Protest Held Over ‘Failed’ Western Highlands Elections In PNG

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Tribes, settlers block roadways, shut down local airport

By James Apa Gumuno

PORT MORESBY, Papua New Guinea (The National, August 21, 2013) – Important government services and business houses in Papua New Guinea’s Western Highlands closed after the city’s neighbouring tribes and settlers protested national Electoral Commissioner Andrew Trawen’s decision to fail council elections in parts of the province.

The Andakelkang tribes living around Kagamuga Airport, with support from Jiga, Moge and settlers closed the airport, blocked three sections of the road at Waghi Bridge, bordering Jiwaka, Kagamuga road junction and also at Kim Pawa as early as 5am with big trucks, 20-foot containers and wreckage of vehicles.

Different aviation companies based and operating out of Kagamuga Airport like MAF, Hevi-lift, and Heli Solution grounded their aircrafts for the whole day.

Air Niugini announced that it had stopped all flights into Mt. Hagen yesterday.

Even the multi million kina airport extension work at the airport was halted.

All the terminals at the airport were empty and only the security guards were seen guarding the properties.

Bus services from Kagamuga into the city were also stopped and public servants and employees of private sectors walked more than 2 kilometers to get into the city from Kagamuga.

[PIR editor’s note: Elsewhere, Trawen remains committed to the declaration, warning all candidates, supporters, MPs and communities to exercise common sense and refrain from civil disobedience, violence or retribution in response to his decision. "I appeal to the people and leaders of the affected provinces not to jeopardise their democratic rights to have representation in the provincial assemblies," he said. Meanwhile, Chief Secretary Sir Manasupe Zurenuoc yesterday urged Trawen to review and rescind his decision, as there appeared to be no grounds for the polls to be failed.]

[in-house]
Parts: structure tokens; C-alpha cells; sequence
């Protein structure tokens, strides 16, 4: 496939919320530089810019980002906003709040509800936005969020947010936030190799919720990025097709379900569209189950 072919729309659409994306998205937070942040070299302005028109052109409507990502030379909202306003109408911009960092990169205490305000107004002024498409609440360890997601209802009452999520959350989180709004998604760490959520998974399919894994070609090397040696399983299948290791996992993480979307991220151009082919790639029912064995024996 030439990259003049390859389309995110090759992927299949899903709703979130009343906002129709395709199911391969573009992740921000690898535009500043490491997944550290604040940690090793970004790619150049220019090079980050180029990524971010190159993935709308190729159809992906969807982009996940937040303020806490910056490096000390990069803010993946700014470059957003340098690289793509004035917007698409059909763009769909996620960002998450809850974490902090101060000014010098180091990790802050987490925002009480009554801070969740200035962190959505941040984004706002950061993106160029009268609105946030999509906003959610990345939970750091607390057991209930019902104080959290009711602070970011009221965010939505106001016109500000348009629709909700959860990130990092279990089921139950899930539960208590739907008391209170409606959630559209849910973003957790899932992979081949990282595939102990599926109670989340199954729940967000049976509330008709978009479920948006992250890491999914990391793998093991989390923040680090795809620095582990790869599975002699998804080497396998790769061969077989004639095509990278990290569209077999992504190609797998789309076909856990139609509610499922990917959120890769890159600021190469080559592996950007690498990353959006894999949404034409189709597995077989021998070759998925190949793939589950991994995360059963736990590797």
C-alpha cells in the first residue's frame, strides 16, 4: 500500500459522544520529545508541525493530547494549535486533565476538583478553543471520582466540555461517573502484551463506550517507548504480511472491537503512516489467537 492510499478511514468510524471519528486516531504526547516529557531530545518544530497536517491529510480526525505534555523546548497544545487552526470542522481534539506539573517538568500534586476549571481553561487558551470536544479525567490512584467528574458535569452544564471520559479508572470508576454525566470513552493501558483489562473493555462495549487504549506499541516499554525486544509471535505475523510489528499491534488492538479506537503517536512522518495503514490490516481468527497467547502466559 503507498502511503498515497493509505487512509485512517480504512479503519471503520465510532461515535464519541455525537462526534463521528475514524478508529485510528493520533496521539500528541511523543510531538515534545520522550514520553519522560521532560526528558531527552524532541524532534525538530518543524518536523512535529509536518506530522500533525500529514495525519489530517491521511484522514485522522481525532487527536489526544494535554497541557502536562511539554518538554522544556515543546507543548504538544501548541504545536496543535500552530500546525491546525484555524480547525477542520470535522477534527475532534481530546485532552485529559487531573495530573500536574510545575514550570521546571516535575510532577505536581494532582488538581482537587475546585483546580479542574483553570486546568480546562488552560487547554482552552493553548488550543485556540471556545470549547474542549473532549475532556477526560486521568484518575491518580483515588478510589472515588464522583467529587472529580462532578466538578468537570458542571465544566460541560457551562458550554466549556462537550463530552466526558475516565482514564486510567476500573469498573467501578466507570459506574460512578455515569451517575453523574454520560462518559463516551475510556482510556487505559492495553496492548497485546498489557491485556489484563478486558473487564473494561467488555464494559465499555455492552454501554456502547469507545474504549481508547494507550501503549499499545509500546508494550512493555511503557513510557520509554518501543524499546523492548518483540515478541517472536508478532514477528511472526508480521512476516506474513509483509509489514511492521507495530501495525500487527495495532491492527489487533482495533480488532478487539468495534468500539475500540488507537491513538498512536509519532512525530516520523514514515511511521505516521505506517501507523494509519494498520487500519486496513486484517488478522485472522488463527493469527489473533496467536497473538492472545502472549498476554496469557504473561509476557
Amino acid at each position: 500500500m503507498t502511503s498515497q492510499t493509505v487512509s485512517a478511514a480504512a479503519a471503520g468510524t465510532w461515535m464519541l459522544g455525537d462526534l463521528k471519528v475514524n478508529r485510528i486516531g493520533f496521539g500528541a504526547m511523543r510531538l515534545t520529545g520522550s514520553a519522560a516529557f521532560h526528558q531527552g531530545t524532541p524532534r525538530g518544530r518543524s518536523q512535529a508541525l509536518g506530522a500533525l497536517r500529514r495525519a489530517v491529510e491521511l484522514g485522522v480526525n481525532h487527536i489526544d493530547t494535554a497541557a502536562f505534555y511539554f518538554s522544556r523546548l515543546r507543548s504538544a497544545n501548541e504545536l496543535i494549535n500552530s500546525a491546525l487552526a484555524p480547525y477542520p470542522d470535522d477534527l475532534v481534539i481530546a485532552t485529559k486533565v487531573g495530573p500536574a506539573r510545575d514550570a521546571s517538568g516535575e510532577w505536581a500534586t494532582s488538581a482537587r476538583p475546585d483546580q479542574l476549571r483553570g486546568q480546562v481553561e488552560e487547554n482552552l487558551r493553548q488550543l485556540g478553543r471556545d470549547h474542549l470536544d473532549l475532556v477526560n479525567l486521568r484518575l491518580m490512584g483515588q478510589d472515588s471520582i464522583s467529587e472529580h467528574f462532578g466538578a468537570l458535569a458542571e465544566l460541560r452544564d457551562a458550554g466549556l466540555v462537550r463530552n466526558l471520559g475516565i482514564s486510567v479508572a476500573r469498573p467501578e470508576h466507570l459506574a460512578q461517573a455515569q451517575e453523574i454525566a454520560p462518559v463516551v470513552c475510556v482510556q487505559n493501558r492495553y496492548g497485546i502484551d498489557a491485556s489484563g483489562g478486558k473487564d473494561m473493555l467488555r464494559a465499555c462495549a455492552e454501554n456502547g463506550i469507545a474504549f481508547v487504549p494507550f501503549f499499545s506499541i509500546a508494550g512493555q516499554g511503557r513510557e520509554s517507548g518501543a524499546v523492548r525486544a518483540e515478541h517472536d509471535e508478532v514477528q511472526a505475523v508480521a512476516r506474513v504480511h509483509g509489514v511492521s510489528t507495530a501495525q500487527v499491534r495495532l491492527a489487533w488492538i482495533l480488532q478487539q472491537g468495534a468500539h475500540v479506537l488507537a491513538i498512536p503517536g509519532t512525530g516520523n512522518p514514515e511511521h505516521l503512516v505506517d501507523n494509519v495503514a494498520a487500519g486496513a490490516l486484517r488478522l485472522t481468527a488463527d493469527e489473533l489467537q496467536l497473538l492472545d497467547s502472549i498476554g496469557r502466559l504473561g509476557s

People travelling into Mt. Hagen from Jiwaka, Chimbu and other provinces were dropped off at Waghi Bridge near Panga coffee factory and had to walk 3 kilometers into the city.

Route 100 buses operating into Jiwaka, Chimbu, Eastern Highlands, Lae and Madang stopped operation.

Supermarkets in the city like Best Buy, Renbo, City Pharmacy, Westpac bank and the post office closed in the morning but reopened at noon. Super Value Stores and a few others remained closed. Schools throughout the city sent their students home.

Western Highlands police were outnumbered and mobile squad 8 from Kerowagi, Chimbu were called in yesterday to assist local police.

During a meeting with provincial police commander Superintendant Martin Lakari, senior police officers and protestors at Kim Pawa, spokesman from the Andakelkang tribe, Luke Luckee Mathew, said their actions were unfortunate, but they did it to show their frustrations.

Mathew said people staged the protest to show their frustration over the decision by Trawen to declare Hagen urban, Hagen rural, Mul, Kotna, and Muglamp LLGs as having failed elections when all council wards had been declared and only a few boxes were left for the presidents’ seats.

"If Trawen declared fail election straight after the polling, we will accept his decision. Why is he declaring failed elections after counting is nearly over?" he asked.

He said the decision was not beneficial to the majority.

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